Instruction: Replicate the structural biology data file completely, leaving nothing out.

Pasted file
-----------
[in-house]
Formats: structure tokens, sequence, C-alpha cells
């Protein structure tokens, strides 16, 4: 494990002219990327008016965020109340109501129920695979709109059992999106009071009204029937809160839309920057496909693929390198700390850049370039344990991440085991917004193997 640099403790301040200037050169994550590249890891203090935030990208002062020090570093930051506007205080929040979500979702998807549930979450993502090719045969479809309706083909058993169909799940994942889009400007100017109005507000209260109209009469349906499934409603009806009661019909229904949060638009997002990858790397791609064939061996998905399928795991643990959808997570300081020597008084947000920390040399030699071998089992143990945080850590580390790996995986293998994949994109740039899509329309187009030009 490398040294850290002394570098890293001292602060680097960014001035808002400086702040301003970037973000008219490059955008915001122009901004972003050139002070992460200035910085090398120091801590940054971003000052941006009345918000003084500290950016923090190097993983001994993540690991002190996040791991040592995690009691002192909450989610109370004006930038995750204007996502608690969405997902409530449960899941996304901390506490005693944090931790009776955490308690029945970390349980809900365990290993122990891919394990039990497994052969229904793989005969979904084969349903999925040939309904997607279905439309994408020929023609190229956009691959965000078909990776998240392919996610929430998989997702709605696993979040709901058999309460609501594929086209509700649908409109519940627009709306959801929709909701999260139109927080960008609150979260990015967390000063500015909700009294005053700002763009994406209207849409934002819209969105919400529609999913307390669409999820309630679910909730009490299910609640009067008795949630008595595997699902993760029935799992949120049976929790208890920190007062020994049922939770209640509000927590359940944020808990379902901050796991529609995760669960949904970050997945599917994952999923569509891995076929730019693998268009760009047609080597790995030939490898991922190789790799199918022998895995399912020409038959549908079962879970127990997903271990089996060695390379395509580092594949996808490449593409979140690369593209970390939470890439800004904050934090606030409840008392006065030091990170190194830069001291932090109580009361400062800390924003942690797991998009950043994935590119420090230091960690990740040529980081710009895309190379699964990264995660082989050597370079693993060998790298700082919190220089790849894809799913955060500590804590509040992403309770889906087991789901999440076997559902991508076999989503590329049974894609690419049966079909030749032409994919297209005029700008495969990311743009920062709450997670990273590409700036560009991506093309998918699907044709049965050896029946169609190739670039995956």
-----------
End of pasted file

[in-house]
Formats: structure tokens, sequence, C-alpha cells
């Protein structure tokens, strides 16, 4: 494990002219990327008016965020109340109501129920695979709109059992999106009071009204029937809160839309920057496909693929390198700390850049370039344990991440085991917004193997 640099403790301040200037050169994550590249890891203090935030990208002062020090570093930051506007205080929040979500979702998807549930979450993502090719045969479809309706083909058993169909799940994942889009400007100017109005507000209260109209009469349906499934409603009806009661019909229904949060638009997002990858790397791609064939061996998905399928795991643990959808997570300081020597008084947000920390040399030699071998089992143990945080850590580390790996995986293998994949994109740039899509329309187009030009 490398040294850290002394570098890293001292602060680097960014001035808002400086702040301003970037973000008219490059955008915001122009901004972003050139002070992460200035910085090398120091801590940054971003000052941006009345918000003084500290950016923090190097993983001994993540690991002190996040791991040592995690009691002192909450989610109370004006930038995750204007996502608690969405997902409530449960899941996304901390506490005693944090931790009776955490308690029945970390349980809900365990290993122990891919394990039990497994052969229904793989005969979904084969349903999925040939309904997607279905439309994408020929023609190229956009691959965000078909990776998240392919996610929430998989997702709605696993979040709901058999309460609501594929086209509700649908409109519940627009709306959801929709909701999260139109927080960008609150979260990015967390000063500015909700009294005053700002763009994406209207849409934002819209969105919400529609999913307390669409999820309630679910909730009490299910609640009067008795949630008595595997699902993760029935799992949120049976929790208890920190007062020994049922939770209640509000927590359940944020808990379902901050796991529609995760669960949904970050997945599917994952999923569509891995076929730019693998268009760009047609080597790995030939490898991922190789790799199918022998895995399912020409038959549908079962879970127990997903271990089996060695390379395509580092594949996808490449593409979140690369593209970390939470890439800004904050934090606030409840008392006065030091990170190194830069001291932090109580009361400062800390924003942690797991998009950043994935590119420090230091960690990740040529980081710009895309190379699964990264995660082989050597370079693993060998790298700082919190220089790849894809799913955060500590804590509040992403309770889906087991789901999440076997559902991508076999989503590329049974894609690419049966079909030749032409994919297209005029700008495969990311743009920062709450997670990273590409700036560009991506093309998918699907044709049965050896029946169609190739670039995956």